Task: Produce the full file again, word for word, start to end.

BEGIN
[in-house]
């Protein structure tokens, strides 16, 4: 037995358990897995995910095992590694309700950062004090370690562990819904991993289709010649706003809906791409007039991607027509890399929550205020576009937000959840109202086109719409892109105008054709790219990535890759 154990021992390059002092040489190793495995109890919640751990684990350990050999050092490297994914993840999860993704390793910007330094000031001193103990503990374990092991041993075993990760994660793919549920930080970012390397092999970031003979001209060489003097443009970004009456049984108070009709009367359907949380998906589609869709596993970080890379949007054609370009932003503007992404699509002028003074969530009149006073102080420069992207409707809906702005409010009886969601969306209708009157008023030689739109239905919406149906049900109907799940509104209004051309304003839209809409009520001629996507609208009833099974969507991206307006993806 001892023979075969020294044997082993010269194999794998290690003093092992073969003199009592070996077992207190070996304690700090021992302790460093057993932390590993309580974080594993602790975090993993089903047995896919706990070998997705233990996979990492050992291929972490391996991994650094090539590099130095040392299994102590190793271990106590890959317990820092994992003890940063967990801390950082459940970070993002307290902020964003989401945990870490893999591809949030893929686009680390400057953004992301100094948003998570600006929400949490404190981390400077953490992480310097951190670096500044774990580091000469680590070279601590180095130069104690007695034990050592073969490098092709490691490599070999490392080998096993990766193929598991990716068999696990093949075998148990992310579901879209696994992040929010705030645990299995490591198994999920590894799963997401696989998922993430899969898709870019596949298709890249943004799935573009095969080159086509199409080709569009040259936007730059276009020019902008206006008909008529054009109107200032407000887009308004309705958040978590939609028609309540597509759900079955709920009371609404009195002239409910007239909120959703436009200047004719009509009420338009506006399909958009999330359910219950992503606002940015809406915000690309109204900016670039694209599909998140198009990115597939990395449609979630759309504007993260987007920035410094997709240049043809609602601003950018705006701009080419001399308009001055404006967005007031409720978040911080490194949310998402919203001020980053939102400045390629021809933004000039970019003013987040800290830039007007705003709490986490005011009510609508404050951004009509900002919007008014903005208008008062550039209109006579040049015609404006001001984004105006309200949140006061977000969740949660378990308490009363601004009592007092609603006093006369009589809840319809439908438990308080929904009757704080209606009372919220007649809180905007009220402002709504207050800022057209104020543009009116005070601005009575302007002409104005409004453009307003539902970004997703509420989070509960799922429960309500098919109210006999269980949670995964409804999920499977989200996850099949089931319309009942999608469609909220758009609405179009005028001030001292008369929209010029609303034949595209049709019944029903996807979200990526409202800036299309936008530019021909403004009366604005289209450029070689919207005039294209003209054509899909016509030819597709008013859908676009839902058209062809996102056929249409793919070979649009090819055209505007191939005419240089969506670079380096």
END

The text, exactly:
[in-house]
């Protein structure tokens, strides 16, 4: 037995358990897995995910095992590694309700950062004090370690562990819904991993289709010649706003809906791409007039991607027509890399929550205020576009937000959840109202086109719409892109105008054709790219990535890759 154990021992390059002092040489190793495995109890919640751990684990350990050999050092490297994914993840999860993704390793910007330094000031001193103990503990374990092991041993075993990760994660793919549920930080970012390397092999970031003979001209060489003097443009970004009456049984108070009709009367359907949380998906589609869709596993970080890379949007054609370009932003503007992404699509002028003074969530009149006073102080420069992207409707809906702005409010009886969601969306209708009157008023030689739109239905919406149906049900109907799940509104209004051309304003839209809409009520001629996507609208009833099974969507991206307006993806 001892023979075969020294044997082993010269194999794998290690003093092992073969003199009592070996077992207190070996304690700090021992302790460093057993932390590993309580974080594993602790975090993993089903047995896919706990070998997705233990996979990492050992291929972490391996991994650094090539590099130095040392299994102590190793271990106590890959317990820092994992003890940063967990801390950082459940970070993002307290902020964003989401945990870490893999591809949030893929686009680390400057953004992301100094948003998570600006929400949490404190981390400077953490992480310097951190670096500044774990580091000469680590070279601590180095130069104690007695034990050592073969490098092709490691490599070999490392080998096993990766193929598991990716068999696990093949075998148990992310579901879209696994992040929010705030645990299995490591198994999920590894799963997401696989998922993430899969898709870019596949298709890249943004799935573009095969080159086509199409080709569009040259936007730059276009020019902008206006008909008529054009109107200032407000887009308004309705958040978590939609028609309540597509759900079955709920009371609404009195002239409910007239909120959703436009200047004719009509009420338009506006399909958009999330359910219950992503606002940015809406915000690309109204900016670039694209599909998140198009990115597939990395449609979630759309504007993260987007920035410094997709240049043809609602601003950018705006701009080419001399308009001055404006967005007031409720978040911080490194949310998402919203001020980053939102400045390629021809933004000039970019003013987040800290830039007007705003709490986490005011009510609508404050951004009509900002919007008014903005208008008062550039209109006579040049015609404006001001984004105006309200949140006061977000969740949660378990308490009363601004009592007092609603006093006369009589809840319809439908438990308080929904009757704080209606009372919220007649809180905007009220402002709504207050800022057209104020543009009116005070601005009575302007002409104005409004453009307003539902970004997703509420989070509960799922429960309500098919109210006999269980949670995964409804999920499977989200996850099949089931319309009942999608469609909220758009609405179009005028001030001292008369929209010029609303034949595209049709019944029903996807979200990526409202800036299309936008530019021909403004009366604005289209450029070689919207005039294209003209054509899909016509030819597709008013859908676009839902058209062809996102056929249409793919070979649009090819055209505007191939005419240089969506670079380096």